Hint 2 - iframes

I never thought anyone would find out

Whoa, what gives? Yes, you are absolutely reading about a Wordpress-based photography site on a blog that is no longer based on Wordpress. I seemed to get a fair bit of traffic on my site from people wondering how to do this, so I am leaving these posts here for posterity. That said, the internet world has evolved quite a bit in the last four years, so I now use a system that is simpler in some ways, but immensely flexible. So read about this newer flat-file CMS approach as I document it over the next few months.

This article is now partially out-of-date. A newer version of the PageView plugin now dispenses with the use of a .css file entirely and instead the user specifies the appearance of the iframe through parameters passed to the plugin using a Wordpress short code. Please see my recent article on plugin headaches for more specifics. Ignore the section on hacking the .css file inside the pageview plugin. The usefulness of the plugin for embedding galleries is undiminished, and you may still want to read on if for no other reason to savor and enjoy my charmingly quirky writing style. Or not.

The html-based iframe tag apparently is one of those embarrassing things that no self-respecting professional code jockey would ever be caught using in a website design. But just as the chimpanzees at the zoo have no idea that they are part of the Hominidae family and go ahead and pleasure themselves in public anyway, I am not a professional code jockey, and any sense of shame is vastly overshadowed by the pleasure I get from a dirt-easy way to embed my Lightroom HTML galleries directly into a web page.

So I assume you are using Wordpress for your photo website. And you want a way to embed a Lightroom gallery into a static page. Here is the hack:

Go to your Plugins panel in the Admin page of your site. Click on the Add New button near the top and search for the Pageview plugin. Find this plugin and add it to your Wordpress site and activate it. This very simple little plugin will now allow you to embed a link to any other webpage into your page or post and display it in its own window. All you need to do is insert

 [pageview url "title" description]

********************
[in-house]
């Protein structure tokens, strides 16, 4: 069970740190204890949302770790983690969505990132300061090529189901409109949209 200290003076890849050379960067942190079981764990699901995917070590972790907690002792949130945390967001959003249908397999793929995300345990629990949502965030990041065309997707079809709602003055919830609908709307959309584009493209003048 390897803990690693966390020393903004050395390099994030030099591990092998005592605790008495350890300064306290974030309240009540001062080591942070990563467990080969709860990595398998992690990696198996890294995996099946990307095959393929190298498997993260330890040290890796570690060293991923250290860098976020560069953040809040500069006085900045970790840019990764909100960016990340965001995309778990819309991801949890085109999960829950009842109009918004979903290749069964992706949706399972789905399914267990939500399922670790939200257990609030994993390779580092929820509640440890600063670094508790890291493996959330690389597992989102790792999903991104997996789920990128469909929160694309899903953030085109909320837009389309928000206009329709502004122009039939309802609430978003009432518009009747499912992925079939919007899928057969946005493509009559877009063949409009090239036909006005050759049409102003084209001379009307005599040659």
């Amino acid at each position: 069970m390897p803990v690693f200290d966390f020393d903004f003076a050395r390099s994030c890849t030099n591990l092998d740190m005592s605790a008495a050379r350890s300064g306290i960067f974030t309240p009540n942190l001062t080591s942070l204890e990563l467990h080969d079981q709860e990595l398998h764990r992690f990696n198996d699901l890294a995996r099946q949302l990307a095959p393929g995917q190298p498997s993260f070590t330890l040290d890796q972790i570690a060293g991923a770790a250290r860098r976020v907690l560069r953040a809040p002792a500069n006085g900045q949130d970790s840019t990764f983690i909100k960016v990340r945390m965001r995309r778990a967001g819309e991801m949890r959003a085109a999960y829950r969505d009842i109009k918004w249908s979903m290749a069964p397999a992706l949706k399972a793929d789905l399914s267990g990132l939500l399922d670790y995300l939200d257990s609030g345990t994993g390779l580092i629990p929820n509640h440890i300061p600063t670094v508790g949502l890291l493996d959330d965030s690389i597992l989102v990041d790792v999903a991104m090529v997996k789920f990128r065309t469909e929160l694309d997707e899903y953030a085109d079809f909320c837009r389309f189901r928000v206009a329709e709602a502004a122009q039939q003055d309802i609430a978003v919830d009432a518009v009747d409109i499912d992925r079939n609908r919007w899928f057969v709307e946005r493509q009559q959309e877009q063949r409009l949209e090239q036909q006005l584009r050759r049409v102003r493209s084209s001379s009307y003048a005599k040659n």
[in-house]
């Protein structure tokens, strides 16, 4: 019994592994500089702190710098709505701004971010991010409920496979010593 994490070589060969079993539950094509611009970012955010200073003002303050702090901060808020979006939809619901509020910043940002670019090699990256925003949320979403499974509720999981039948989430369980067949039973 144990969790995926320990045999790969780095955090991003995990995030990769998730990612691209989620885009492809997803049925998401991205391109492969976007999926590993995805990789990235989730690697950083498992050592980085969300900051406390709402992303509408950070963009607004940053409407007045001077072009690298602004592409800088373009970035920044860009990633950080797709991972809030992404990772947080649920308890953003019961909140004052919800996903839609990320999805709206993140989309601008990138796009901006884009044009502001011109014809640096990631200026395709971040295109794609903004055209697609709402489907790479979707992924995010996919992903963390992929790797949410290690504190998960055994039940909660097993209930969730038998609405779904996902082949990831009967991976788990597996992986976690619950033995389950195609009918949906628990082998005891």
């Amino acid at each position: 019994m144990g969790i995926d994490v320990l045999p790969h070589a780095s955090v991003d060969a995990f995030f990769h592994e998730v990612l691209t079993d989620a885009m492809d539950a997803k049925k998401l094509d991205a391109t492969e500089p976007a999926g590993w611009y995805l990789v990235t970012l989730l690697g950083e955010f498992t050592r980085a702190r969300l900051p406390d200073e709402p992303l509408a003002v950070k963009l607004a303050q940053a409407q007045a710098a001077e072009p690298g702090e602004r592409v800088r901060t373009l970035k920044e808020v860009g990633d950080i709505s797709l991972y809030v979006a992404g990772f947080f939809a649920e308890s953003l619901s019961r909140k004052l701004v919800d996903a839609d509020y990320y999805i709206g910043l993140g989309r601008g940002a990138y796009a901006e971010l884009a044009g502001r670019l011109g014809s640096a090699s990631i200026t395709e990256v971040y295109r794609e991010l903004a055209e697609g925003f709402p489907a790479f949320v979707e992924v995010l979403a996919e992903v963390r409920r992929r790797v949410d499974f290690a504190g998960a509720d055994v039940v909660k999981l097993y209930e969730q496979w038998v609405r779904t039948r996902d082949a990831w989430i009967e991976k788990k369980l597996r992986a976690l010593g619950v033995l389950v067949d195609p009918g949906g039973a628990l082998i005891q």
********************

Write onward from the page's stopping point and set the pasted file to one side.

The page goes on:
into the post. The url is a fully specified link to the gallery you want to embed. I like to keep these galleries organized in a separate folder on my website outside all the Wordpress/Thesis stuff. In my case, I put each gallery in its own folder under a master ‘holder-folder’ for all the galleries. So my url would look something like http://www.mysite.com/LRgalleries/Chimpanzees/index.html I leave the title and description fields blank.

So you go and do this and it looks stupid, with a teeny-tiny window, slider bars, garish colors and all sorts of cruft surrounding the gallery. What you need to do is modify the CSS file that the plugin uses so that it will display your galleries seamlessly.

First, use your favorite ftp client to gain access to your website, and then navigate to the /wp-content/plugins/pageview directory. Copy the pageview.css file back to your computer and use a text editor to delete everything in it and replace it with this:

    margin: 0px 0px 0px 0px;
    width: 100%;
    font-size: 0.1em;
    div.pageview iframe
    width: 100%;
    height: 660px;

What you will need to do is change the background color to the same background color your site’s pages have, and also change the height to a pixel value that will display the entire Lightroom gallery without displaying the slider bars that will rat you out to the world as a shameful iframe user. Once you have a satisfying size for your galleries, you won’t need to modify this css file anymore. You may have to play around a bit with the height to get it right. Then upload the modified pageview.css file back into the place you got it and replace the existing file.

One final thing that can make this look seamless and help you cover your tracks: make a custom CSS style and enclose your pageview link inside a div with that style. So here is what you want to do. Get into the custom file editor in Thesis and add this to the custom.css file:

    .custom .pgvw {
         background color : #efeee5;

and then when you code your page that is going to have the embedded html gallery in it, wrap it in a div (making sure you use the html editor!!) like so:

[pageview http://www.mysite.com/LRgalleries/chimps/index.html "chimps" gallery]

Voila! Embedded galleries in your page and no tell-tale tracks of your web-design apostasy.

categories:  css, portfolio, programming, web design   tags:  tips